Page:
The power of the video, far beyond the tabloid tease, is the conventional frankness with which it depicts same-sex attraction. Coming from an artist signed to a Nashville major label, it is deeply striking.
“There was never any pushback from the label,” Sparr said. “But the greater feeling of everyone I talked to was like, I can’t believe you guys are going to pull this off.”
There, again, is Wade’s discipline at work, steadily walking a path few before her have tried, emphasizing the representational value of the video while also toying with the story, real or imaginary, of her and Richards’s bond. And having been on the receiving end of scrutiny for the last several weeks, Wade has finally emerged on the other side, emboldened.
“I don’t know why we’re in this day and time where we have to speculate about people’s sexuality,” she said, emphatically. “That is not appropriate at all. Like, let anybody be what they want to be — it’s none of your damn business.”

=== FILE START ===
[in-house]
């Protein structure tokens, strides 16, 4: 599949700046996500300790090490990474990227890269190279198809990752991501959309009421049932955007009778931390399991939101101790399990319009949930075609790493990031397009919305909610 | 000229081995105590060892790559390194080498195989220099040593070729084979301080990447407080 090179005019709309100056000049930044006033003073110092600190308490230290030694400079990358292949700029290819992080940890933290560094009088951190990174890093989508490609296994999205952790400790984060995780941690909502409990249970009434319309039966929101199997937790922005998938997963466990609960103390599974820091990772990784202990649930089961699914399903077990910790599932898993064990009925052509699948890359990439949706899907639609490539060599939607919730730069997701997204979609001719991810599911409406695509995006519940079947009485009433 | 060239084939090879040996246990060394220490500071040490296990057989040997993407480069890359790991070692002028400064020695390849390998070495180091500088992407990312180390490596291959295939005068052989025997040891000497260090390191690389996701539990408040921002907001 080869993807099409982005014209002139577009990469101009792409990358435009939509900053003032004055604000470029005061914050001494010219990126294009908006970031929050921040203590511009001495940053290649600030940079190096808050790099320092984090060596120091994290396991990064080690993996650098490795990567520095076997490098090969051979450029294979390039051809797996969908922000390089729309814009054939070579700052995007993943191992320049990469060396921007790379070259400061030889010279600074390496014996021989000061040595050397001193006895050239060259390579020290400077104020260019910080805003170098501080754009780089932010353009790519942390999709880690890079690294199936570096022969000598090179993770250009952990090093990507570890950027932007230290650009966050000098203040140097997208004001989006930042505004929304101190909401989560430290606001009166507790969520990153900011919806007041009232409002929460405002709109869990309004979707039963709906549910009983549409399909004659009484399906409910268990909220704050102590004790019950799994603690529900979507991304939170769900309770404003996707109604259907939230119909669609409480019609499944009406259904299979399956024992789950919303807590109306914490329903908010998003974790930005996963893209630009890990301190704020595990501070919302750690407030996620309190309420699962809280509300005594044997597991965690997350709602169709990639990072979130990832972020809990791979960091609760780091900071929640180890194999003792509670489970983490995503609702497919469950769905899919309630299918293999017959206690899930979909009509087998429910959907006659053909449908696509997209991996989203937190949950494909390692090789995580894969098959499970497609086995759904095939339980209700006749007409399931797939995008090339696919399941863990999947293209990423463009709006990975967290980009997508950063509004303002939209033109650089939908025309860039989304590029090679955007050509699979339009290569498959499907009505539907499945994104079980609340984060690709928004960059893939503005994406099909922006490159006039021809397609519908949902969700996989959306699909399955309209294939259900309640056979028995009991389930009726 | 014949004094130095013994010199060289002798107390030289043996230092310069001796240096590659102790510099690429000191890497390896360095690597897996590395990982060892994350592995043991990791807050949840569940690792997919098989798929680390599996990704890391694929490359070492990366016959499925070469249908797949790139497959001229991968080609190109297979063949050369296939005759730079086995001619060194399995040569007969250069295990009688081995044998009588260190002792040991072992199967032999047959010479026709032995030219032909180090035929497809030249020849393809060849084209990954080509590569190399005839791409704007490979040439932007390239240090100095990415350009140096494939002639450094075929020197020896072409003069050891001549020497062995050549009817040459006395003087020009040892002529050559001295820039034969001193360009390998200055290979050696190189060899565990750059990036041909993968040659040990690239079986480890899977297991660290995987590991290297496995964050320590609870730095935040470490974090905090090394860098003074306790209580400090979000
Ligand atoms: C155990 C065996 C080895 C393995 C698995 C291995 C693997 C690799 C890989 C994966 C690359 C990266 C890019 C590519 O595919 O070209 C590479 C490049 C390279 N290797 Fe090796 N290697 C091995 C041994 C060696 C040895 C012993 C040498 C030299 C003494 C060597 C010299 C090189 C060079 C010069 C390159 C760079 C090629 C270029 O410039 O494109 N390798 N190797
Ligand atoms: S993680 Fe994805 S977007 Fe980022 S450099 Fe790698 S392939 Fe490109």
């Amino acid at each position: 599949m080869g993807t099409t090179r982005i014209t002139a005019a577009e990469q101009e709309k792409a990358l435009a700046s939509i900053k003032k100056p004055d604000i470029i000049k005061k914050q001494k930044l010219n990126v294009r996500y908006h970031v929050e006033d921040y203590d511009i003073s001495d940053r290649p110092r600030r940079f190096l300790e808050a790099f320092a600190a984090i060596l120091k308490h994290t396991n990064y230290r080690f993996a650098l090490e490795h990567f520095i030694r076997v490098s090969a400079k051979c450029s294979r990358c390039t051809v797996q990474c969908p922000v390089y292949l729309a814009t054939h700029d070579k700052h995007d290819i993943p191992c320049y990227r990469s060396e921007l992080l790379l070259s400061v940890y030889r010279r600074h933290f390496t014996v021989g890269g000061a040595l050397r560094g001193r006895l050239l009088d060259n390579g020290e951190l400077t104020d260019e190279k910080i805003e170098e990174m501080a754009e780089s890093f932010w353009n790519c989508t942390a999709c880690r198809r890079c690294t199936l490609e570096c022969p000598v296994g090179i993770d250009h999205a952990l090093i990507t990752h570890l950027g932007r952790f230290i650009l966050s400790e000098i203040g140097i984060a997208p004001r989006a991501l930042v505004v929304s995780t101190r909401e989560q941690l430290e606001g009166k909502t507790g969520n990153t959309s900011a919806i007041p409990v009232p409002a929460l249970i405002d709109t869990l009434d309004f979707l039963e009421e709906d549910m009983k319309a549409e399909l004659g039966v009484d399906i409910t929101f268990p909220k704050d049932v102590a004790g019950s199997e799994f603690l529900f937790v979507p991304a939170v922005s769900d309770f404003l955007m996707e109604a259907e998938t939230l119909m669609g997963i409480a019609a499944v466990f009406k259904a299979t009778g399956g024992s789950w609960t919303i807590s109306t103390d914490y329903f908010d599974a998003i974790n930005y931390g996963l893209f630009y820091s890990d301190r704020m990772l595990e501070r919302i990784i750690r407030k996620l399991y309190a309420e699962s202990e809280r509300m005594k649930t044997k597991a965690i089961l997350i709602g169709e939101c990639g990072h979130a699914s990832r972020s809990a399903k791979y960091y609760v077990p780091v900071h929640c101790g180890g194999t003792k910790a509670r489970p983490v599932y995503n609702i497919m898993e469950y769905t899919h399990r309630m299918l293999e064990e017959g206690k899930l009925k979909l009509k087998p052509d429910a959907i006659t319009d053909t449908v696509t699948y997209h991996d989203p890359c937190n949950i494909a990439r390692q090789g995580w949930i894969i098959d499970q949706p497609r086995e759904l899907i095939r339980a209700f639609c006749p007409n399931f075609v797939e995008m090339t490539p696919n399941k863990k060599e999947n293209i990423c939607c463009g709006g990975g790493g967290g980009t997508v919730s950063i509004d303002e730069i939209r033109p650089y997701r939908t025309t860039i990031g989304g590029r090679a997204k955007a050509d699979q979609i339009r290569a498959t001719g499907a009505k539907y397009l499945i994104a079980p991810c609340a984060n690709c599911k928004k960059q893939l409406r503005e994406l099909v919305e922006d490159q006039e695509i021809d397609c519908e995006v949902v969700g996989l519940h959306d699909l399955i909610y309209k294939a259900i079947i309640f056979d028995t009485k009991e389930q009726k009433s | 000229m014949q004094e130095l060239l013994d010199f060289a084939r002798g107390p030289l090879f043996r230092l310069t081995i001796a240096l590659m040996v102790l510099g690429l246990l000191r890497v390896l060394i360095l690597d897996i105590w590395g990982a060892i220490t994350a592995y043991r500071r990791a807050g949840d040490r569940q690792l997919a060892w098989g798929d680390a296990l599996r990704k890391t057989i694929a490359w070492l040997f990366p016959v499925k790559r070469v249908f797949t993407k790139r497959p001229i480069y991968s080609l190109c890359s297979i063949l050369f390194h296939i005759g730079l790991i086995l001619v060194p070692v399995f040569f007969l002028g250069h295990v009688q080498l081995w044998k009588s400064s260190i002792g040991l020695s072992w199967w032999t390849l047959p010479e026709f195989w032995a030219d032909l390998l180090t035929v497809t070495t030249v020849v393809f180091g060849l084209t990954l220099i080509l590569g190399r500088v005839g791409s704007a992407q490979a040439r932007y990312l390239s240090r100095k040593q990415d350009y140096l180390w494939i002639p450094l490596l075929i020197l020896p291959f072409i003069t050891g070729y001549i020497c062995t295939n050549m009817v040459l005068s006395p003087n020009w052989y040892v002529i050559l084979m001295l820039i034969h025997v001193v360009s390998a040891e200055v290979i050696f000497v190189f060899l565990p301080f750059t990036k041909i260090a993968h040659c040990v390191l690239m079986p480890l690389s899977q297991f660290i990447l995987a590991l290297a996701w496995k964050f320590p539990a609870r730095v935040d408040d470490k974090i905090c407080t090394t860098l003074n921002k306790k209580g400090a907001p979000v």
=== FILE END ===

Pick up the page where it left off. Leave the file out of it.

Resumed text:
She has more pressing things in front of her — an ultramarathon in November, just a couple of weeks before she is scheduled to undergo a double mastectomy (following a positive test for a BRCA mutation, a genetic risk for breast cancer). And she has already written a dozen songs for her next album.
“Back to basics,” she said of the challenge of articulating the new, post-spotlight version of herself. “Taking elements of who I used to be and those core fundamental things and finding out like, Hmm. What I believed then and thought then, that part of me doesn’t exist anymore.” But, she added, there are some things “that I’m going to keep that didn’t die.”